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My mother-in-law Ann (left) with my own mother Pat in 2003.

My mother-in-law Ann (left) with my own mother Pat in 2003.

It was the notebook that did it. I had been doing fine until I came across it, at the back of a kitchen drawer. It seemed old, the sort of notebook people used to do their accounts in, or tot up sums, in the days when people with pencils behind their ears did sums.

I thought at first it might be an old account book of my mother’s. I expected to find tallies of ESB bills, VHI subscriptions, or records of payments for what, in her time, was called “hire purchase”.

My mother was a great believer in hire purchase. Not that she was profligate. It was more that she didn’t see the point of a pleasure deferred. Why save up for years until you could pay cash for that sofa, television or special toy for us boys, when you could have it now on the “never-never”?

I had left the kitchen until last, because I knew it was going to be difficult. The other rooms were nearly empty anyway, ready for the new owners. But the kitchen was the soul of the house, and clearing it out seemed a sacrilege.

The house itself – a modest semi-d on Dublin’s southside – had been our home since the early 1960s.

Somehow I never completely warmed to it. Perhaps I was influenced by my father, who resented having to move from his beloved Sandymount to darkest Blackrock.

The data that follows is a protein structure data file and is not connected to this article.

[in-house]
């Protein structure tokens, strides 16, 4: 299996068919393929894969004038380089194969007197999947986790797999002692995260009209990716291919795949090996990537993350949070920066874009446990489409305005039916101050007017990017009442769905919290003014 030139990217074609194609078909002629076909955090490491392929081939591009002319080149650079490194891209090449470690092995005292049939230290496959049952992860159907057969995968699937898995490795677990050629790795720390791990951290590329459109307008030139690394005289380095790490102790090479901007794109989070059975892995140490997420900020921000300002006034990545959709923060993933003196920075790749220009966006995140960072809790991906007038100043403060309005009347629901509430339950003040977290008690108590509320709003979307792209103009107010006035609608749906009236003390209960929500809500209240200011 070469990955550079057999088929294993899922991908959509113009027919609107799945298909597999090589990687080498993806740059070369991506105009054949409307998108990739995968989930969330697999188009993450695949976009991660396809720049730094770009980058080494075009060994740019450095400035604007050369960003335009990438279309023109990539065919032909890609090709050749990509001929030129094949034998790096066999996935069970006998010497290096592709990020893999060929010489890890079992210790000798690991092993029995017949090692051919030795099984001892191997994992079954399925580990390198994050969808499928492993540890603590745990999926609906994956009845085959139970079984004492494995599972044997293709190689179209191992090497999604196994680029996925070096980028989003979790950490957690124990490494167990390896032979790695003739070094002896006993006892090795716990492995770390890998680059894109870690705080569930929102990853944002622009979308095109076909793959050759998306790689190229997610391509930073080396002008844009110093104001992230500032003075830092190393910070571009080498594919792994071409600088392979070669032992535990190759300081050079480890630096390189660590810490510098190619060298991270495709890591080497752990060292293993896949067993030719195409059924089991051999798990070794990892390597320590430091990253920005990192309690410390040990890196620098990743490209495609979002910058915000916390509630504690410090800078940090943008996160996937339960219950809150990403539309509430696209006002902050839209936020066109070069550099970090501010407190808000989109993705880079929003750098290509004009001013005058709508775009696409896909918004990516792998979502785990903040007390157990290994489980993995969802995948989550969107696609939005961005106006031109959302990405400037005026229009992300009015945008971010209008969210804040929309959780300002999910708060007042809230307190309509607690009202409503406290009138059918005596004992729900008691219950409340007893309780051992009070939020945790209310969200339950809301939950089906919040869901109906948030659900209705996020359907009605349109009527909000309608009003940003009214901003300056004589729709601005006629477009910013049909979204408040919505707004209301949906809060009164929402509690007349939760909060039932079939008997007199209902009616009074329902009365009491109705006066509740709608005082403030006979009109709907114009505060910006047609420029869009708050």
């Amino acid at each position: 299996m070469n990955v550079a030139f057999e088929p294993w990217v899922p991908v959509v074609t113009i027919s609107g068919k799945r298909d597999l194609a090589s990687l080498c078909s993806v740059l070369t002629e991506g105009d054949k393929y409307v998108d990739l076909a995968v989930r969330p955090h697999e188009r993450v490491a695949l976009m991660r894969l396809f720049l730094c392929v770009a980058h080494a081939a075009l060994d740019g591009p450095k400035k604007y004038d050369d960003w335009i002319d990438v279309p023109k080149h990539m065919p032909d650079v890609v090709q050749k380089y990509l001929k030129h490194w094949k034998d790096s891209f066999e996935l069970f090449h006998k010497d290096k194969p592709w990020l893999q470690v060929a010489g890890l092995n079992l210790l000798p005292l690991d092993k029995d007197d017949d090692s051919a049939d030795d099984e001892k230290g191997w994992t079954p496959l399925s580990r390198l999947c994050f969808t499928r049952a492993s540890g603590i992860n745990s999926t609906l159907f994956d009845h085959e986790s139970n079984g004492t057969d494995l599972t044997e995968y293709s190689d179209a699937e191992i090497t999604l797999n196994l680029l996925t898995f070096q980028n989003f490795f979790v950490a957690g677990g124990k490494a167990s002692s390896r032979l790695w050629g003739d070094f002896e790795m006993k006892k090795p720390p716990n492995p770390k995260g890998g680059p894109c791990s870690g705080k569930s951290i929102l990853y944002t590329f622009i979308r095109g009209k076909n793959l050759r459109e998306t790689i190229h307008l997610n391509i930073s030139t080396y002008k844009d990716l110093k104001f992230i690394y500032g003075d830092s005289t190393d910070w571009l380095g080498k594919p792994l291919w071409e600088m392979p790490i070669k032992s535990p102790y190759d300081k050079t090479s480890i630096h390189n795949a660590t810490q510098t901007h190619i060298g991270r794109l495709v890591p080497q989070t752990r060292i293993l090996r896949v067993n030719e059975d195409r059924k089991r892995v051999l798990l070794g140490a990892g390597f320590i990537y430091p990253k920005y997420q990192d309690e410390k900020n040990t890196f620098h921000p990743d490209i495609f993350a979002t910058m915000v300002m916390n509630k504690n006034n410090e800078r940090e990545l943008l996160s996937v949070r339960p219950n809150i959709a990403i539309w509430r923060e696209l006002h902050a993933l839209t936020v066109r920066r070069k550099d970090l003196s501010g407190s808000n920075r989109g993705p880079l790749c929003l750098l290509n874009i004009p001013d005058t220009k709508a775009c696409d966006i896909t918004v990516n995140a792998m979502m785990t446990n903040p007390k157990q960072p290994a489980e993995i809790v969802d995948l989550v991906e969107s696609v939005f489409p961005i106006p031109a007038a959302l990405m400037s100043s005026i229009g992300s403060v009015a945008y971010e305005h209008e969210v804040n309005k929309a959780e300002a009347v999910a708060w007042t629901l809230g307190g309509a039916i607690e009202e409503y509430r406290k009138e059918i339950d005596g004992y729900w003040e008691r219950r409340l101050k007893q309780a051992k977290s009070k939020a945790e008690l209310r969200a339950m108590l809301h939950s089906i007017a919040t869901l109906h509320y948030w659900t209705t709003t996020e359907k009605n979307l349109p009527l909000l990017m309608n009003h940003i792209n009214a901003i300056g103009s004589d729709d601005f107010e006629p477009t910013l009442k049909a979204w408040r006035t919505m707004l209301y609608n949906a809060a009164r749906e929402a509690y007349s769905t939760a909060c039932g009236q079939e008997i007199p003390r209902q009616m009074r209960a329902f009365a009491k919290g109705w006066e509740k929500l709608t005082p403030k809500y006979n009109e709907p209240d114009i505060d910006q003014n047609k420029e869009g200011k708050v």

For whatever reason, when I talked about the house, it was never with the depth of feeling that, say, country people convey when they talk about their “home place”.

Given that I had no great affection for the house, and hadn’t spent a night there for about 20 years, I was surprised that I was feeling so emotional as I prepared to leave it for the last time.

Me and my little brother outside our "new" house in Blackrock, circa 1965. Apologies for poor condition of print.

Me and my little brother outside our “new” house in Blackrock, circa 1965. Apologies for poor condition of print.

In the drawing room, I had come across a photograph of my parents standing proudly outside the porch in 1963. My mother wore a short skirt and a cloche hat, and my father was dressed in a sharp, narrow-legged suit, suede shoes and a skinny tie.

Now, both were dead, and the last vestiges of their connection to the house – the things they had touched, or worn, or eaten from were being cleared away.

It didn’t amount to much. Not much, at least, when calculated by today’s values. Who collects Hummel figures now, or brassware, or Lladro figurines? Who wears fur, or collects a particular pattern of china, or uses lace doilies?

My parents outside St Joseph's church, Terenure, on their wedding day.

My parents outside St Joseph’s church, Terenure, on their wedding day.

I opened the notebook, and was surprised to find that it was empty. I flicked though the pristine pages. Perhaps, I thought, one of the recipes my mother used to cut out from Theodora Fitzgibbon’s column in the Irish Times would fall out.

Near the back of the notebook, a single page had been written on. I recognised the writing as my mother’s. It was spidery and weak, the way she wrote towards the end, as if the ebbing of her life was reflected in the trailing off of her signature.

My mother had been practising writing certain words. As the effects of a barrage of illnesses took their toll on her, her ability to remember certain words, and to write them, had begun to leave her.

“Speech therapy”, she had written, and “medicine”. Both were spelled out several times, as if she were trying to imprint the spellings on her mind.

At the end of the page were the names of her two sons. “Peter”, she had written, and “David”.